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5 Hardy Horse Breeds That Tolerate Winter Well

Certain horse breeds are well-adapted to thrive in cold environments. Here are five hardy horse breeds known for their resilience in the face of winter's chill.
Two dark gray icelandic horses face the camera on a snowy winter day
Getty Images

Do you live in a region that experiences frigid temperatures and mountains of snow come winter? If so, you might want to consider for your first horse a breed that can easily withstand cold, harsh climates. Be it a pasture pet or a riding partner, a horse that can endure winter weather will be easier to keep in good health and condition. While horses are naturally adapted to cold weather, some breeds are better equipped to handle the elements than others. Here are five hardy horse breeds well-suited for winter living.

1. Icelandic Horse

Hailing from the Nordic “land of fire and ice,” Icelandic Horses are known for their hardiness and ability to withstand harsh winter climates. They have several adaptations that allow them to thrive in such conditions. First, Icelandic Horses have a dense, double-layered coat that provides excellent insulation. That thick undercoat and long overcoat give the breed its characteristic shaggy appearance in winter. Thick, coarse manes and tails provide further protection from the biting cold and brisk wind.

The Icelandic’s small stature and stocky build also help conserve body heat. With a smaller surface area to body mass ratio than other breeds, these horses need less energy to maintain a comfortable body temperature. Lastly, Icelandic Horses metabolize food very efficiently, allowing them to maintain muscle and fat reserves, even when forage is scarce. These low-maintenance little horses are right at home in winter.

2. Norwegian Fjord

a Norwegian fjord horse stands in the snow

Norwegian Fjord horses were bred to withstand Norway’s cold winter climate. Like Icelandic Horses, their distinctive thick, heavy double coats provide excellent insulation against the cold. The waterproof outer layer also helps keep them warm and dry in snowy or wet conditions. Norwegian Fjords have a compact, muscular build that helps them conserve body heat. They also have strong hooves for navigating rugged terrain. Often considered “easy keepers,” Norwegian Fjords thrive on average-quality forage and might not require as much—if any—grain in their diets.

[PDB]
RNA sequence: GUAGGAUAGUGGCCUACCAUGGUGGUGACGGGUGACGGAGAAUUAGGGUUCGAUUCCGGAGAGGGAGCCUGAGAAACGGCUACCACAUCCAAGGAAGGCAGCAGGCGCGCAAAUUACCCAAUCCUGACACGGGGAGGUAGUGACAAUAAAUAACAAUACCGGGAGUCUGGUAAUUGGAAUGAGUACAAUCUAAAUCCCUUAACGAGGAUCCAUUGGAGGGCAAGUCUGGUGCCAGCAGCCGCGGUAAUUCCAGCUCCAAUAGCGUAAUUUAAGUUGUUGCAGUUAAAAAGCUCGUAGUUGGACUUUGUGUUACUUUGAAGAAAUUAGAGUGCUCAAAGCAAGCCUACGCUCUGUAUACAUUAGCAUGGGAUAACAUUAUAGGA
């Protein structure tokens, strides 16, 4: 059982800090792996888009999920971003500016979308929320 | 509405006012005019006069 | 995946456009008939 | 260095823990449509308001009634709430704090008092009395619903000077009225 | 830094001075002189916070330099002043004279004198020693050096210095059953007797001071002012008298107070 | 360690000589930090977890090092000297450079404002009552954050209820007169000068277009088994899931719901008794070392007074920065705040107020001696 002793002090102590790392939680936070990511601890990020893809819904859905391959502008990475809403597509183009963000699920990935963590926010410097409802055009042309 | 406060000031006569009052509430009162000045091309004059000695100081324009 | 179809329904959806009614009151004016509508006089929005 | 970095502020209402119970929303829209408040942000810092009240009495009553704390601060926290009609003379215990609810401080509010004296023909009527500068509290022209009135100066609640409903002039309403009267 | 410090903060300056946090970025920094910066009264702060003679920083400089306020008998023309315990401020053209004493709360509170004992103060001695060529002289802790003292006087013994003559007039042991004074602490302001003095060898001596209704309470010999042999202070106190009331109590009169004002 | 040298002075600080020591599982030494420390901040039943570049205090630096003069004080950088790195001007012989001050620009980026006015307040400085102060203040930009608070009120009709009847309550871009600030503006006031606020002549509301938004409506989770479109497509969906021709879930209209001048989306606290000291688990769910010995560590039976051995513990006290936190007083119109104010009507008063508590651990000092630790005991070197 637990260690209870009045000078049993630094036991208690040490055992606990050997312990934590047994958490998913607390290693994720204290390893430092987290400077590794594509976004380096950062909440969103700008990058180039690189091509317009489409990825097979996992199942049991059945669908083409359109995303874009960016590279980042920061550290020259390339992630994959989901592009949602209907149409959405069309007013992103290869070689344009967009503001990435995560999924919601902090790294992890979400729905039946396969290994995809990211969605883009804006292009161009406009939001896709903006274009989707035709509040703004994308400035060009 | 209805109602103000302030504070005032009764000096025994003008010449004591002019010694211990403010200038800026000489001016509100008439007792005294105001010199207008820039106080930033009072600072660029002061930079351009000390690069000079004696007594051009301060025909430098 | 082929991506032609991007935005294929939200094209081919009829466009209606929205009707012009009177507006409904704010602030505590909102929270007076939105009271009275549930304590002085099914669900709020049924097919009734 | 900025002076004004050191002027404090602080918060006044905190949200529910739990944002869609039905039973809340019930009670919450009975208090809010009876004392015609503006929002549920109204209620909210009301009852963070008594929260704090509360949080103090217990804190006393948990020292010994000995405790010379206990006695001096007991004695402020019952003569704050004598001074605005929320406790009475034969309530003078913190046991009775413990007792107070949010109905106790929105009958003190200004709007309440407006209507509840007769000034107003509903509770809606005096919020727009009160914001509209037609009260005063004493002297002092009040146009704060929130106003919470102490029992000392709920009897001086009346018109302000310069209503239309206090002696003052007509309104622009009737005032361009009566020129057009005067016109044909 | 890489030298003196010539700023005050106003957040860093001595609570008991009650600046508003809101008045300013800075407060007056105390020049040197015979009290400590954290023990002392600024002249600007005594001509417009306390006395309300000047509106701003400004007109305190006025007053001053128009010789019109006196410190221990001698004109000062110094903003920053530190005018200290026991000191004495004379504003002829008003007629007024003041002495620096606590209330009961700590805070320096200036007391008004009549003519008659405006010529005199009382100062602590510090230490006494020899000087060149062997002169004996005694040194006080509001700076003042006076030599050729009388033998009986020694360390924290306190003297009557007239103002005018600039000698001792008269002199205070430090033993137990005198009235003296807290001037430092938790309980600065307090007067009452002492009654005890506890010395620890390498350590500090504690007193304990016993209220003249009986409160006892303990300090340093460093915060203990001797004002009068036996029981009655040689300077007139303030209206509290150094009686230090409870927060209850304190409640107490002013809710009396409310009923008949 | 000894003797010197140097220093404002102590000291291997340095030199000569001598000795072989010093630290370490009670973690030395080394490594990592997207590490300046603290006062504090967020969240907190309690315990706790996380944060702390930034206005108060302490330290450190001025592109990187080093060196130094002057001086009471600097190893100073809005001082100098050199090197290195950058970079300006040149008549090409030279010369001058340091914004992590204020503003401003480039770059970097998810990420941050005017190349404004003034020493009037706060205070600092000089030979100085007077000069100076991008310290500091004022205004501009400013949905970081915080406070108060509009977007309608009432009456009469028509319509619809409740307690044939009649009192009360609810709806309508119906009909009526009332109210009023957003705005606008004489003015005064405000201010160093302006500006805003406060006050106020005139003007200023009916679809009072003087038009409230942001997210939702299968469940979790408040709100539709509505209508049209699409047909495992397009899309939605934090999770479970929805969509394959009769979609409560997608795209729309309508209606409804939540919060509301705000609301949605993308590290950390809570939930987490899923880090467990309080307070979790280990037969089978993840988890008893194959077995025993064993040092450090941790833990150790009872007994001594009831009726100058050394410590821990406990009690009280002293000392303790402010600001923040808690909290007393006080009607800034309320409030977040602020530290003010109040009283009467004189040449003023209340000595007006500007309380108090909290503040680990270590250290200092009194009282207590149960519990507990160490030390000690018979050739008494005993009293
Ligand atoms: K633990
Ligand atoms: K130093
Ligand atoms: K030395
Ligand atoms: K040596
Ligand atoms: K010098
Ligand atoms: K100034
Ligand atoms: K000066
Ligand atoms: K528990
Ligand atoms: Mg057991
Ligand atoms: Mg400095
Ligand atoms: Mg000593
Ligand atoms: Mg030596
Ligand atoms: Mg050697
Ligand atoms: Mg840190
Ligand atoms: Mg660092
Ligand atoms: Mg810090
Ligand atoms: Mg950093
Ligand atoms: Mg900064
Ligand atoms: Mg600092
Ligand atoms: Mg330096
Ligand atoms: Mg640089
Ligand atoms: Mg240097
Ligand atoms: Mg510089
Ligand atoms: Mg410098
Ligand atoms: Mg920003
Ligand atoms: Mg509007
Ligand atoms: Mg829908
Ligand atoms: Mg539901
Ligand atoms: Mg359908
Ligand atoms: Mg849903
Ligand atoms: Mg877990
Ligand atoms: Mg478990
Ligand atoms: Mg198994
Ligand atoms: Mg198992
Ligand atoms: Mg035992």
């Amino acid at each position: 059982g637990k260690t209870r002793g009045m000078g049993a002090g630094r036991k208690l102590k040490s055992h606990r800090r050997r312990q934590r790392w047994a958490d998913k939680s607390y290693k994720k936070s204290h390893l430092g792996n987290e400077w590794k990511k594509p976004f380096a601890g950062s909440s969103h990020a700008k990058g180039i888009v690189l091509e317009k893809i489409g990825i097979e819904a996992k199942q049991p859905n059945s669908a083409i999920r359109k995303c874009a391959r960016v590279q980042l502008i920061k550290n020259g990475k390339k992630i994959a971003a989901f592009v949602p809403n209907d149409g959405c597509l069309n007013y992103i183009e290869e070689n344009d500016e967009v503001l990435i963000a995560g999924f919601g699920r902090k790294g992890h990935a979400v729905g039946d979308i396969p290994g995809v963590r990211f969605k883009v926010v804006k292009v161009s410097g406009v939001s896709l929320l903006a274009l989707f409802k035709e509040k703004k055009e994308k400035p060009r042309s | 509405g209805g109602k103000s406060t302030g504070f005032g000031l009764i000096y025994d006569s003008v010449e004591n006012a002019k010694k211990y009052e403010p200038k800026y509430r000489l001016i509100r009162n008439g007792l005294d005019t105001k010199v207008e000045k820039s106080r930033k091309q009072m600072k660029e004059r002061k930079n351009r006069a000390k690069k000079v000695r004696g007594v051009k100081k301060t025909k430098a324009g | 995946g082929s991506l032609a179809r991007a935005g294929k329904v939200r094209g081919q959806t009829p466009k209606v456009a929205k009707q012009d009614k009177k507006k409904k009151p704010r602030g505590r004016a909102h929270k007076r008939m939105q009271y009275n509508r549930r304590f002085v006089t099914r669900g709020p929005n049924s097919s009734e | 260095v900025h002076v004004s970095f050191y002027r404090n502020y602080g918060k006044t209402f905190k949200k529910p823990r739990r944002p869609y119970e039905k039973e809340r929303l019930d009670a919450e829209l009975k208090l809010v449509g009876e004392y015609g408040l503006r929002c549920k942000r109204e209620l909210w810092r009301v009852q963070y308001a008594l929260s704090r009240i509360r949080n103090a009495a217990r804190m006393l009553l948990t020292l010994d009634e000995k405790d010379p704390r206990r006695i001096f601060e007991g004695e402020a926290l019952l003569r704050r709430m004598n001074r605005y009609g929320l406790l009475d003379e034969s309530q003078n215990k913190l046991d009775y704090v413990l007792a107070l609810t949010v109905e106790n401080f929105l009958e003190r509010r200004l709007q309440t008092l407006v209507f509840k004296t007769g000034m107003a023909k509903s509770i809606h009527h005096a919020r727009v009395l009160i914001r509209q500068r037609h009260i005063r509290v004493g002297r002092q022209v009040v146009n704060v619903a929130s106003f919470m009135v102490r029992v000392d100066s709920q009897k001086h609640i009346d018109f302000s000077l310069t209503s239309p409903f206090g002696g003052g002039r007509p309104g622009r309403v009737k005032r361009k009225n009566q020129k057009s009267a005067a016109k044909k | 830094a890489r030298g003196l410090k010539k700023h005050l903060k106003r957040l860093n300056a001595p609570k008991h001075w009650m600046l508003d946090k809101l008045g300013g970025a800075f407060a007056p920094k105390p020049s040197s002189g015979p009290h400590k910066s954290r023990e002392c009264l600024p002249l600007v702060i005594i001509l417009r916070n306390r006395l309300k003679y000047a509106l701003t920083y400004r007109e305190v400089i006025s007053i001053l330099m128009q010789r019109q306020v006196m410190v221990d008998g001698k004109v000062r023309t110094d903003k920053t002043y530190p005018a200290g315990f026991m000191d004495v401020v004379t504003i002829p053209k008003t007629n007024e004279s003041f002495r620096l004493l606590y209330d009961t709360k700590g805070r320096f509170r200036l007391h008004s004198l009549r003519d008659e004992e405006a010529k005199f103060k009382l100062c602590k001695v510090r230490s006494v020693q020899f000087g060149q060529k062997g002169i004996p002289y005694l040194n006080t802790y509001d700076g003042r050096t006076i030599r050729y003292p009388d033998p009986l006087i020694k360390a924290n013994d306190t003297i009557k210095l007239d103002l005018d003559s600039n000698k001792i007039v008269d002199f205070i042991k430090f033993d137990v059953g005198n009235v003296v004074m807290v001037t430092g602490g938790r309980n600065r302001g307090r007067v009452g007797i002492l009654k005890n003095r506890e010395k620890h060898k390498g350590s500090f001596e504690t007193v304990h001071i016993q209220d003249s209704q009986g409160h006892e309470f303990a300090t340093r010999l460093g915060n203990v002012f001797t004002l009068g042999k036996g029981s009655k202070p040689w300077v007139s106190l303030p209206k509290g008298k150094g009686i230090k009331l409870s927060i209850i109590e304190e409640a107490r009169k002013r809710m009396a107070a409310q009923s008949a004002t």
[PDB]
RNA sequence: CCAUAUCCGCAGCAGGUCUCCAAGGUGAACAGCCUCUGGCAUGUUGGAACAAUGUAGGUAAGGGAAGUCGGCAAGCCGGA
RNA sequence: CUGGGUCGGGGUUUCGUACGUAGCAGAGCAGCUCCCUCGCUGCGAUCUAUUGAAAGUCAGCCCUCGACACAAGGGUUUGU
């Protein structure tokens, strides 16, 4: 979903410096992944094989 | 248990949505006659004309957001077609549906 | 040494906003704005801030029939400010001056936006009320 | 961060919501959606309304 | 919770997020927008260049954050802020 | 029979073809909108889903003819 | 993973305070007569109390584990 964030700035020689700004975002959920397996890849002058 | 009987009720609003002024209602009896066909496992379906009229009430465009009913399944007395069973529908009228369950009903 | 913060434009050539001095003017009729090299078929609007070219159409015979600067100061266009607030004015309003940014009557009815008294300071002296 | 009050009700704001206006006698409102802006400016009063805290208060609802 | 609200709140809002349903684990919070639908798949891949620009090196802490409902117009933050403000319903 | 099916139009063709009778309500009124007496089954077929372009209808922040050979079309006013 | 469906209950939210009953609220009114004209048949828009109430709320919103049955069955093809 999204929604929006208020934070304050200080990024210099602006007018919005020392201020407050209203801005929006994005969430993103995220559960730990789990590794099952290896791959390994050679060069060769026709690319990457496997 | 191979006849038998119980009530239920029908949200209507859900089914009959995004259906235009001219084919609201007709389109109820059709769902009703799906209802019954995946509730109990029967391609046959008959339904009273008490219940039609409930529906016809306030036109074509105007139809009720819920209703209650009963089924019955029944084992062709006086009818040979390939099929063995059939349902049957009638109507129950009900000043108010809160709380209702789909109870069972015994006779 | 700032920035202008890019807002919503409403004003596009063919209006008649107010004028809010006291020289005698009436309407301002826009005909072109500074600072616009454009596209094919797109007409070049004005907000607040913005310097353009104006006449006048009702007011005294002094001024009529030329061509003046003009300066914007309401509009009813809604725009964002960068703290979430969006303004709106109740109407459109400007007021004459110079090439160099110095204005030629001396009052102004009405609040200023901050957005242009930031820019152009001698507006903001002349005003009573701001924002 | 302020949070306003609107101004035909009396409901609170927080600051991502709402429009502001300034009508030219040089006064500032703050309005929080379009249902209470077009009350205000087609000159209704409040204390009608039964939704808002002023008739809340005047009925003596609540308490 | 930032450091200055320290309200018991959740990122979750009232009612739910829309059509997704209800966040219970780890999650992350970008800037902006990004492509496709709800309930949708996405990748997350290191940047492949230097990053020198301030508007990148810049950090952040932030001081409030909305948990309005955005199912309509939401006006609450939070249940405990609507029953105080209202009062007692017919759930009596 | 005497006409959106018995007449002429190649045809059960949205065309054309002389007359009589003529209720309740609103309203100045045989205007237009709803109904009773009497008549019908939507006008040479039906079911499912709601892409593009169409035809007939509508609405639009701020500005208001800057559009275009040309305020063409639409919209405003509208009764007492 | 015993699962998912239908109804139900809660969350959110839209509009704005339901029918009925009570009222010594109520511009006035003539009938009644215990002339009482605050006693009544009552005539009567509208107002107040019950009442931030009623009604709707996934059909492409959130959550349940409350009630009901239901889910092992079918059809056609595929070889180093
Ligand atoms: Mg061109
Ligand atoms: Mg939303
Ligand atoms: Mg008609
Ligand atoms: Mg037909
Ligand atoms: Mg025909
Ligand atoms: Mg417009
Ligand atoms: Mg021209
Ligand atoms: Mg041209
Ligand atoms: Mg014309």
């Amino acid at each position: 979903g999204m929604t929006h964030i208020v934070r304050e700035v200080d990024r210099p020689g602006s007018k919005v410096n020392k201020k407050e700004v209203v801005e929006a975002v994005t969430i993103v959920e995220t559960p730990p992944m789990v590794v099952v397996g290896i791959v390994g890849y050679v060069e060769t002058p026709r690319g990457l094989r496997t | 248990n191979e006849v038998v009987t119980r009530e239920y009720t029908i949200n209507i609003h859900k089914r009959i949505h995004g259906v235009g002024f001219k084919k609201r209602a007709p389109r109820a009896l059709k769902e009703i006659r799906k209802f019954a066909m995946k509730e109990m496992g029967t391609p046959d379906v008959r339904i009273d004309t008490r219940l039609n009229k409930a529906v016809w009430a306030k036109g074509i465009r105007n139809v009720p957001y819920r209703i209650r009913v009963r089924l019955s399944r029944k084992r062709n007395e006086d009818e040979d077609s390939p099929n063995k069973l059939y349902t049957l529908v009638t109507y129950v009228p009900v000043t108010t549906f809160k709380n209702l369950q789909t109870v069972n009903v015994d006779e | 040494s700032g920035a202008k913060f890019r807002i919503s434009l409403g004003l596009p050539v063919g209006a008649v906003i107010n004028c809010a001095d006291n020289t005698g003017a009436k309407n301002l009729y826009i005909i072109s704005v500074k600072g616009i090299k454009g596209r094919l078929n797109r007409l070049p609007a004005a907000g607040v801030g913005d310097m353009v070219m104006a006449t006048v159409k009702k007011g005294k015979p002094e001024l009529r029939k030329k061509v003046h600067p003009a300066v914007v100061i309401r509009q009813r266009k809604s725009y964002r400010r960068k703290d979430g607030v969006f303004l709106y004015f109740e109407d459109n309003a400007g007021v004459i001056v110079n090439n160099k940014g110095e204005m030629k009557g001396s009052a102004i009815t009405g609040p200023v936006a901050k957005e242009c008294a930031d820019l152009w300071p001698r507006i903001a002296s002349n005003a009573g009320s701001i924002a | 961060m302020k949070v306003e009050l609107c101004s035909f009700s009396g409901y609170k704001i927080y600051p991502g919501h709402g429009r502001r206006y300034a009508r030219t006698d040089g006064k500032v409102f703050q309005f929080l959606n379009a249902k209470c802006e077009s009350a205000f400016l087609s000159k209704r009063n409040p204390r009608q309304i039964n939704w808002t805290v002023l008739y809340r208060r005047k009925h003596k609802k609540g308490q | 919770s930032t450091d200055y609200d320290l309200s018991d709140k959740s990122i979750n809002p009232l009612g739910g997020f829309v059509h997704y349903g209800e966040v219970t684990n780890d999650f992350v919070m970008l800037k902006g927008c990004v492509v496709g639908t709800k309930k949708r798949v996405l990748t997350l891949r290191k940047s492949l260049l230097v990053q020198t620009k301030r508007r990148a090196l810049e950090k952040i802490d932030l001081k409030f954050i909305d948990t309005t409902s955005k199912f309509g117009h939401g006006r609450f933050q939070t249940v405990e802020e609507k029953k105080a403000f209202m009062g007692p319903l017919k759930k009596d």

3. Shetland Pony

A cute chestnut Shetland pony in the snow with flakes on snow on his nose and face

Shetland Ponies originated in the harsh environment of the Shetland Islands in the North Sea. As such, they’ve evolved to be masters of winter survival. Their thick double coat serves as a natural insulator. These fluffy little ponies, therefore, typically don’t need blankets to stay warm. Their small stature and sturdy build also allow them to conserve energy and retain body heat more efficiently than larger horses.

Shetland Ponies have efficient digestive systems, allowing them to easily extract and maximize the nutrients from forage during winter. In one study, researchers even found that Shetland Ponies lower their metabolic rate and body temperature to conserve energy when forage is scarce in winter.

4. Mustang

Three bay and chestnut mustang horses browse for forage on the icy range in winter

Mustangs, which for centuries have roamed the Western United States freely, have adapted to withstand harsh winter weather without human intervention. In winter, they grow a thick coat that helps regulate their body temperature and keep them warm. Their compact, sturdy physique allows them to retain body heat. And they’re known for their natural surefootness and hardy hooves when it comes to traversing rocky, icy landscapes.

Mustangs often browse for forage in areas other animals might overlook, allowing them to sustain themselves during tough times. On the range, they know to band together and use the natural topography as a wind block during winter storms.

5. Shire

The silhouette of a black shire horse standing against a white background.

One of the largest hardy horse breeds, the Shire originates from the English countryside and is well-suited to cold weather and rugged land. These gentle giants possess a thick double hair coat, which acts as insulation to keep them warm. Additionally, they have a layer of fat under their skin that serves as an energy reserve, providing them with the necessary resources to generate body heat. Shire horses are also equipped with strong, sturdy hooves that enable them to navigate slippery terrain with ease. Long hair called feathering lines their lower legs, helping keep the extremities warm.

Each of these hardy horse breeds has unique characteristics that help them adapt to and survive in winter environments. However, you’ve probably noticed a few traits these horses have in common: Thick coats, a sturdy body type, and an efficient metabolism. If you want peace of mind that your horse will stay healthy and comfortable in winter, look for one with these qualities.

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